The Least Trendy Fitness Club in Town

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Rosie Murrell
  • Rosie Murrell
The water temperature in the pool is a lethargy-inducing 94 degrees. The dress code bans sleeveless shirts, spandex, Speedos, and tight-fitting clothes. There are no mirrors in the weight room, and the televisions are rarely turned on. Triathletes and serious runners are discouraged from joining.

There is a method to the blandness. Dr. Scott Morris thinks this is the way you get people who are beyond out of shape to exercise, lose weight, and change their lives.

Morris is executive director of the Church Health Center, which runs the Hope and Healing Center, the uncoolest place to work out in Memphis and proud of it. The center has more than 3,000 members, most of them nonathletes and some of them more than 100 pounds overweight.

"These are either people who have had a stroke or are hoping not to," said Morris. "They're figuring out some way to get their lives back on track."

Rosie Murrell, a 49-year-old mother of three children, weighed more than 400 pounds when she first visited the center in 2005. She was diabetic and too unhealthy for bariatric surgery. Her first workouts consisted of five minutes walking around a track and ten minutes on a treadmill. A nutritionist switched her from Slim Fast to a 3000-calories-per-day diet, which is a lot of food but less than she had been eating. Murrell, who is 5'-6" tall, lost about five pounds a week and has lowered her calorie intake to 1600-1800 calories per day. At just over 200 pounds, she weighs less than she did when she graduated from high school.

"I want to lose another 50 pounds," she said. "I want to wear a size 16. I am not going to lie to you. It took a lot of determination."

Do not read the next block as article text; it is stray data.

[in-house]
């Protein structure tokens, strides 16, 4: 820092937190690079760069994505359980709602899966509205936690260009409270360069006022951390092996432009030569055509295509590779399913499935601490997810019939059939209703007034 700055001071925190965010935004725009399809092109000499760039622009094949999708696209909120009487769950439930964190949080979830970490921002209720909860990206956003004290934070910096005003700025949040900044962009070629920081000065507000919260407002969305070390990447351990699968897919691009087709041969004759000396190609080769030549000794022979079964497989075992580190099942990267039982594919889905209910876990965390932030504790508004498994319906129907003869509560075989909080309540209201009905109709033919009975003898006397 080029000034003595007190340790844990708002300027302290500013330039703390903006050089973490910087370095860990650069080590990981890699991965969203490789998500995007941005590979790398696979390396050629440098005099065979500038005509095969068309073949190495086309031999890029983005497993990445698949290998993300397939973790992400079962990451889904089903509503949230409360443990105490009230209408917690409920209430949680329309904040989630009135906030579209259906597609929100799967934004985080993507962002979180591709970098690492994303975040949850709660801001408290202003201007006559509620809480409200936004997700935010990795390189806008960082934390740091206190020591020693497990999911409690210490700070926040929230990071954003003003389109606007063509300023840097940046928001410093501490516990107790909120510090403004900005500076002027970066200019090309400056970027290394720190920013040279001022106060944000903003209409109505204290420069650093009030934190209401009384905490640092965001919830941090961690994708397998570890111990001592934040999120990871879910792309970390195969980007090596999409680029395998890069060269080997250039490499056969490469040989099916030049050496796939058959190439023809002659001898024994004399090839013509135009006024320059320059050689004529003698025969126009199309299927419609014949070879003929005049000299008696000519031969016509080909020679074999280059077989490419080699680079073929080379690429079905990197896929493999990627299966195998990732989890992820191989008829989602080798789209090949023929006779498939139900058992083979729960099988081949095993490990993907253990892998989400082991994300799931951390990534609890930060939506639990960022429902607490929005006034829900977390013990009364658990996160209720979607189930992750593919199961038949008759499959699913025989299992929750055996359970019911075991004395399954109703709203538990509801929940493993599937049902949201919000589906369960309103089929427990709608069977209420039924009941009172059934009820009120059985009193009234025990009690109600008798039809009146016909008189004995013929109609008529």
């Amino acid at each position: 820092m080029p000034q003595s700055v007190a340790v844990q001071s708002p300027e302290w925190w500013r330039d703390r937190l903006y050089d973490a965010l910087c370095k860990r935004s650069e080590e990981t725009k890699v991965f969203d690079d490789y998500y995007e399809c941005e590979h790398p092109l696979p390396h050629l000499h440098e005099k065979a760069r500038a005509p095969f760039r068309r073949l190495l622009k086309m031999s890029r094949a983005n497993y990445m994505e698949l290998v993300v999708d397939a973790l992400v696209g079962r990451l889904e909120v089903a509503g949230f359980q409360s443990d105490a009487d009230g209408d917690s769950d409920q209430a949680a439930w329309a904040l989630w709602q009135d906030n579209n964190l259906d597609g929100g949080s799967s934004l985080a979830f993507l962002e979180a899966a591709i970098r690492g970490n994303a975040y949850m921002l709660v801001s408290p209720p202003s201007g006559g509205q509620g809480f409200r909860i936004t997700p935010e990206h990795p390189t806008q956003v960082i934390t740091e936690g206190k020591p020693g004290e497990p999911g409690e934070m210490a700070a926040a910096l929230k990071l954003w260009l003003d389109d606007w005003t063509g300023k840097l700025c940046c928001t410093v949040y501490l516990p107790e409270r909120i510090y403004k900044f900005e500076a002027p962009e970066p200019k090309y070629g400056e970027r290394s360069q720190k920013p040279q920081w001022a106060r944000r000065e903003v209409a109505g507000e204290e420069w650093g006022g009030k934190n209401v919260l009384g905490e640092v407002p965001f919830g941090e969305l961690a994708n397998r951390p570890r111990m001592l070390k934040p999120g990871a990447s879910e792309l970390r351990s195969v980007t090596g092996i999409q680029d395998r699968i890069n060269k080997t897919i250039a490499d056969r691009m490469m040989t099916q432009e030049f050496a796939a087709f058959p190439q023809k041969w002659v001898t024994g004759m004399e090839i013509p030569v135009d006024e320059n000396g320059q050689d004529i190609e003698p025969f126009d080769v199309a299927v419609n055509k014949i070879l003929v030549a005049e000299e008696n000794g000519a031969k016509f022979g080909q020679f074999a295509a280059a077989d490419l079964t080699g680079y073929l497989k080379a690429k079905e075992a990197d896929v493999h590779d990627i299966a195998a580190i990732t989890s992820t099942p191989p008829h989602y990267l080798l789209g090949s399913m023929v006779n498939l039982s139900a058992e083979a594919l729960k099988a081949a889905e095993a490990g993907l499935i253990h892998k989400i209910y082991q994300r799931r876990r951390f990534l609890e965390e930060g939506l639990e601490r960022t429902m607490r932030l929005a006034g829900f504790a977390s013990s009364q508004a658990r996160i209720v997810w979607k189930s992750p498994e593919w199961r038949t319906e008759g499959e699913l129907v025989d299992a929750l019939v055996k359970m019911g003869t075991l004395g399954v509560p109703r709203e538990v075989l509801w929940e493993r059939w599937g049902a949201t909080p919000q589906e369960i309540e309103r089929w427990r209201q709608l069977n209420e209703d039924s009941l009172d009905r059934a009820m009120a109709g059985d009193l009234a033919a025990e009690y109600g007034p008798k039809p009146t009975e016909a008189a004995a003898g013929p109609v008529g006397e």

The Hope and Healing Center, located on Union Avenue between Methodist Hospital and downtown, charges as little as $21 a month for a family membership. The goal is to make people like Ms. Murrell and their children, who are also often obese, feel comfortable.

"If you join and never come we are going to tell you that you can't be a member any more," said Morris. "We are not necessarily looking for people to join. If someone doesn't want their hand held this is probably not a good place for them. If you are going to get your exercise no matter what, then I would not recommend that you join Hope and Healing."

This has some downside. Because of its location and facilities, the center is attractive to residents of Midtown and downtown but the policies can be a turnoff. A female friend of mine made a few visits but didn't like the ban on sleeveless shirts or the spiritual emphasis. Classes sometimes end with a generic prayer, and every program activity is designed to promote the virtues of kindness, gentleness, compassion, love, humility, and patience.

Morris, a former athlete himself as well as a physician and a minister, understands that some people just want to work out.

"If you are by yourself, some other member is going to ask you how you are doing today. If you don't like that, you need to go somewhere else. But if you have never walked a 5K and would like to do that but are not sure you are up to it then we are a great place."

Childhood obesity, he believes, is far and away the number one health issue in Memphis. The center encourages parents to bring children, especially ages 3 to 12, but they cannot drop them off and leave. Parents and children are steered to classes on nutrition and healthy eating.

"We do not believe that basketball will solve the problem," said Morris. "Most of the kids we see will never get on the court."

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